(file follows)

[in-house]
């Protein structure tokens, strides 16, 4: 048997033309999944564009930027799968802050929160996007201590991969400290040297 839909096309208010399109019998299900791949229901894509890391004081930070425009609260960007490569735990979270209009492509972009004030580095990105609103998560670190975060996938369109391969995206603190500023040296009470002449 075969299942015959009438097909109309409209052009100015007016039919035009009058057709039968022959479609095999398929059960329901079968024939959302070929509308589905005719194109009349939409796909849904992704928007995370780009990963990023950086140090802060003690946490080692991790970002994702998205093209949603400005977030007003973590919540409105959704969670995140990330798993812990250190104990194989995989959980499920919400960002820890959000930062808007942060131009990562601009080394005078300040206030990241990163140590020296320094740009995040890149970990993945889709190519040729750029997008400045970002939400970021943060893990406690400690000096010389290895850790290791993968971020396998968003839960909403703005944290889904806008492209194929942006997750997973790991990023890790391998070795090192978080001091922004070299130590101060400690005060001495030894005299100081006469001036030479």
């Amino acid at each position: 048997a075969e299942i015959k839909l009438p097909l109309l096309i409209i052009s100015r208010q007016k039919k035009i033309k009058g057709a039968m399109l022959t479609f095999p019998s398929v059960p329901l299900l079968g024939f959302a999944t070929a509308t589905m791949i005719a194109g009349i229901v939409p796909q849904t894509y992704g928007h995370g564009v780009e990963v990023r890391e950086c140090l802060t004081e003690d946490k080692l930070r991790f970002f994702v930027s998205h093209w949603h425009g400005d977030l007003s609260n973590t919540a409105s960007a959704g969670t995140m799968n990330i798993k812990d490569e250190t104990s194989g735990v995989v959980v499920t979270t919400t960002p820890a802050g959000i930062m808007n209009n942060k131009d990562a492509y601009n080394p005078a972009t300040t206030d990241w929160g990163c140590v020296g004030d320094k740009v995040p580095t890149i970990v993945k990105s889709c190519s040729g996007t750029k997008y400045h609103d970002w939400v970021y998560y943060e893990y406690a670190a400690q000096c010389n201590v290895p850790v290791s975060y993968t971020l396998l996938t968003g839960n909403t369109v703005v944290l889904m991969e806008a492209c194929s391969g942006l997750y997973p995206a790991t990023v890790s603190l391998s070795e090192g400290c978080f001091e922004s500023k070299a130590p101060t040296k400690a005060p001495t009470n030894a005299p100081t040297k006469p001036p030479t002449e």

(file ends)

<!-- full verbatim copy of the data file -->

[in-house]
């Protein structure tokens, strides 16, 4: 048997033309999944564009930027799968802050929160996007201590991969400290040297 839909096309208010399109019998299900791949229901894509890391004081930070425009609260960007490569735990979270209009492509972009004030580095990105609103998560670190975060996938369109391969995206603190500023040296009470002449 075969299942015959009438097909109309409209052009100015007016039919035009009058057709039968022959479609095999398929059960329901079968024939959302070929509308589905005719194109009349939409796909849904992704928007995370780009990963990023950086140090802060003690946490080692991790970002994702998205093209949603400005977030007003973590919540409105959704969670995140990330798993812990250190104990194989995989959980499920919400960002820890959000930062808007942060131009990562601009080394005078300040206030990241990163140590020296320094740009995040890149970990993945889709190519040729750029997008400045970002939400970021943060893990406690400690000096010389290895850790290791993968971020396998968003839960909403703005944290889904806008492209194929942006997750997973790991990023890790391998070795090192978080001091922004070299130590101060400690005060001495030894005299100081006469001036030479």
């Amino acid at each position: 048997a075969e299942i015959k839909l009438p097909l109309l096309i409209i052009s100015r208010q007016k039919k035009i033309k009058g057709a039968m399109l022959t479609f095999p019998s398929v059960p329901l299900l079968g024939f959302a999944t070929a509308t589905m791949i005719a194109g009349i229901v939409p796909q849904t894509y992704g928007h995370g564009v780009e990963v990023r890391e950086c140090l802060t004081e003690d946490k080692l930070r991790f970002f994702v930027s998205h093209w949603h425009g400005d977030l007003s609260n973590t919540a409105s960007a959704g969670t995140m799968n990330i798993k812990d490569e250190t104990s194989g735990v995989v959980v499920t979270t919400t960002p820890a802050g959000i930062m808007n209009n942060k131009d990562a492509y601009n080394p005078a972009t300040t206030d990241w929160g990163c140590v020296g004030d320094k740009v995040p580095t890149i970990v993945k990105s889709c190519s040729g996007t750029k997008y400045h609103d970002w939400v970021y998560y943060e893990y406690a670190a400690q000096c010389n201590v290895p850790v290791s975060y993968t971020l396998l996938t968003g839960n909403t369109v703005v944290l889904m991969e806008a492209c194929s391969g942006l997750y997973p995206a790991t990023v890790s603190l391998s070795e090192g400290c978080f001091e922004s500023k070299a130590p101060t040296k400690a005060p001495t009470n030894a005299p100081t040297k006469p001036p030479t002449e």